Clear Minds, Clear Decisions

The Hidden Costs of Alcohol in the CEO’s World

I’m well aware I’m infringing on “holy” ground here. However, my business is health, and the facts are the facts. I thoroughly and truly understand that drinking in business has a large social benefit and even business benefit. I can also lay out a very defined context in which having a drink would have very little impact, but to be honest: very few people qualify for this biologically as their organs and systems are just not healthy enough to absorb the damage.

I urge you to keep an open mind and to put on your “rational hat”. In the resources, I linked a video of a professor of neuroscience for those who’d like a more expanded view. I’m confident, however, that the evidence speaks for itself. So let’s review this.

Defining levels of usage:

Let’s first outline what the “levels” of drinking look like, and put this all in perspective with the points to follow.

As defined by the Dietary Guidelines for Americans 2020-2025,” U.S. Department of Health and Human Services and U.S. Department of Agriculture, drink in moderation by limiting intake to 2 drinks or less in a day for men. That’s a pretty low bar to set for drinking in moderation.

Heavy drinking:

For men, consuming more than 4 drinks on any day or more than 14 drinks per week.

Bine drinking:

NIAAA defines binge drinking as a pattern of drinking alcohol that brings blood alcohol concentration (BAC) to 0.08 percent – or 0.08 grams of alcohol per deciliter – or higher. For a typical adult, this pattern corresponds to consuming 5 or more drinks (male), or 4 or more drinks (female), in about 2 hours.

The Substance Abuse and Mental Health Services Administration, which conducts the annual National Survey on Drug Use and Health defines binge drinking as 5 or more alcoholic drinks for males or 4 or more alcoholic drinks for females on the same occasion (i.e., at the same time or within a couple of hours of each other) on at least 1 day in the past month.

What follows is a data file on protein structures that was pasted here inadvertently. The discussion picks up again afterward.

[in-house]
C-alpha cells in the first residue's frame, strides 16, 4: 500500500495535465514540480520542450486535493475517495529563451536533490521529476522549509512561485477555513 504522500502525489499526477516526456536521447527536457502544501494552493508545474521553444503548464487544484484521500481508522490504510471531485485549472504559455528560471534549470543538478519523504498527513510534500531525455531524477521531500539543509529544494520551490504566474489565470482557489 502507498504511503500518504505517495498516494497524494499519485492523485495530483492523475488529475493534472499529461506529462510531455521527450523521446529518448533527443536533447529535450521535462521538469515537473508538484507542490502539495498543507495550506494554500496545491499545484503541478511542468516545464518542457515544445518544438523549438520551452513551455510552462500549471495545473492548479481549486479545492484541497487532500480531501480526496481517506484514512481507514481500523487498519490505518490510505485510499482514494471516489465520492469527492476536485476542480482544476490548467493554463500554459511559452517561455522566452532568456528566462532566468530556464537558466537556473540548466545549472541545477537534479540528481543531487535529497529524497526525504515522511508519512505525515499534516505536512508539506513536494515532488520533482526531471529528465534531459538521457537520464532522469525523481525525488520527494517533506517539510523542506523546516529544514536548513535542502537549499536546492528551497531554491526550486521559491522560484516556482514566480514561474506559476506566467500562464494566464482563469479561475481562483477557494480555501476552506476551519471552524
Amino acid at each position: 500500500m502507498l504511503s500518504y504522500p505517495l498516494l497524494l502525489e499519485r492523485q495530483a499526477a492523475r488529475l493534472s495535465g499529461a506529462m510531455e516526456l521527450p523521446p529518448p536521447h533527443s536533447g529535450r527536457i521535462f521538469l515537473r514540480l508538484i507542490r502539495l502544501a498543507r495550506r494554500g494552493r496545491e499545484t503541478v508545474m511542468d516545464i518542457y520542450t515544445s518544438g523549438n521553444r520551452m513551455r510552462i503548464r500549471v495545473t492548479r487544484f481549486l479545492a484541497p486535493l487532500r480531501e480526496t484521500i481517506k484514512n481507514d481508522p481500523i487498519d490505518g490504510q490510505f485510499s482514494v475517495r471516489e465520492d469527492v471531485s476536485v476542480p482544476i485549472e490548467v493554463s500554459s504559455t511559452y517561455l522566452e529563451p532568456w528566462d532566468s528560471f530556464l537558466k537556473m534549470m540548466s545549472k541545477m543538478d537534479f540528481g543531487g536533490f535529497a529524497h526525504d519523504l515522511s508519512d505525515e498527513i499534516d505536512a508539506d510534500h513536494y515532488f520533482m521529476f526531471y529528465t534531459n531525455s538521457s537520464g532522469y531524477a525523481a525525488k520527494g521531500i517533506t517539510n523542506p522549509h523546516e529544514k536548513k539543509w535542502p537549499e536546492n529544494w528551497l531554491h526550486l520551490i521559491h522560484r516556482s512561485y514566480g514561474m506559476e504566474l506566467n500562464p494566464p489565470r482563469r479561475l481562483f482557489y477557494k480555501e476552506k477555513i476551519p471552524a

So, we’re getting into some interesting territory here. Having an alcoholic drink a day isn’t moderate drinking from a health perspective, that’s already heavy drinking, which the below points will make clear. More specifically, point 2 of the 8 factors highlights this very well.

Source: https://www.niaaa.nih.gov/alcohol-health/overview-alcohol-consumption/moderate-binge-drinking

Cognition and decision-making:

Both are wholly dependent on the interplay of communication between all your organs and all the parts of your brain.

The prefrontal cortex plays a crucial role in decision-making, as it is involved in a range of higher cognitive functions such as problem-solving, reasoning, planning, and impulse control. Located at the front of the brain, the prefrontal cortex acts as the executive center, integrating information from various brain regions and helping to guide behavior based on goals, values, and consequences.

1. Evaluation of Options: The prefrontal cortex assesses the potential outcomes and consequences of different choices, weighing the risks and rewards associated with each option.

2. Working Memory: It holds and manipulates information relevant to decision-making, allowing individuals to consider multiple factors simultaneously.

3. Inhibition of Impulses: The prefrontal cortex helps regulate impulsive behavior by suppressing immediate gratification or instinctual responses in favor of long-term goals.

4. Cognitive Flexibility: It enables individuals to adapt their decisions and strategies based on changing circumstances or new information.

5. Future Planning: The prefrontal cortex allows individuals to anticipate and consider the future consequences of their decisions, promoting goal-directed behavior.

6. Emotional Regulation: It interacts with the limbic system (responsible for emotions) to integrate emotional information into the decision-making process, ensuring that decisions align with emotional states and values.

8 factors alcohol impacts that determine your decision making

1. Neuroinflammation

A neurotoxin, as described, is a toxin to our neurology. There’s truth to the cliche that alcohol kills brain cells (more on this in point 2). Our brain is our most important tool for high performance. The more toxins build up, the foggier we become. Blood flow is also reduced in the brain with alcohol, which impacts oxygen, nutrients, and communication in the brain.

When oxygen is reduced in the brain our performance significantly drops. The same about nutrient availability and partitioning (where is being sent and used).

Side note: alcohol is also cardiotoxic, something to keep in mind if you have a predisposition for cardiovascular issues.

2. Brain shrinking

Even a modest amount of alcohol impacts the brain. Several brain regions are heavily impacted by the neurotoxicity of alcohol. The hippocampus is one of them, which deals with memory storage and consolidation, it also serves as a key center of learning.

“reduced brain volume that began at an average consumption level of less than one alcohol unit a day (half a glass of beer or wine). The more people drank, the bigger the alterations in brain structure and size that are associated with cognitive impairments.”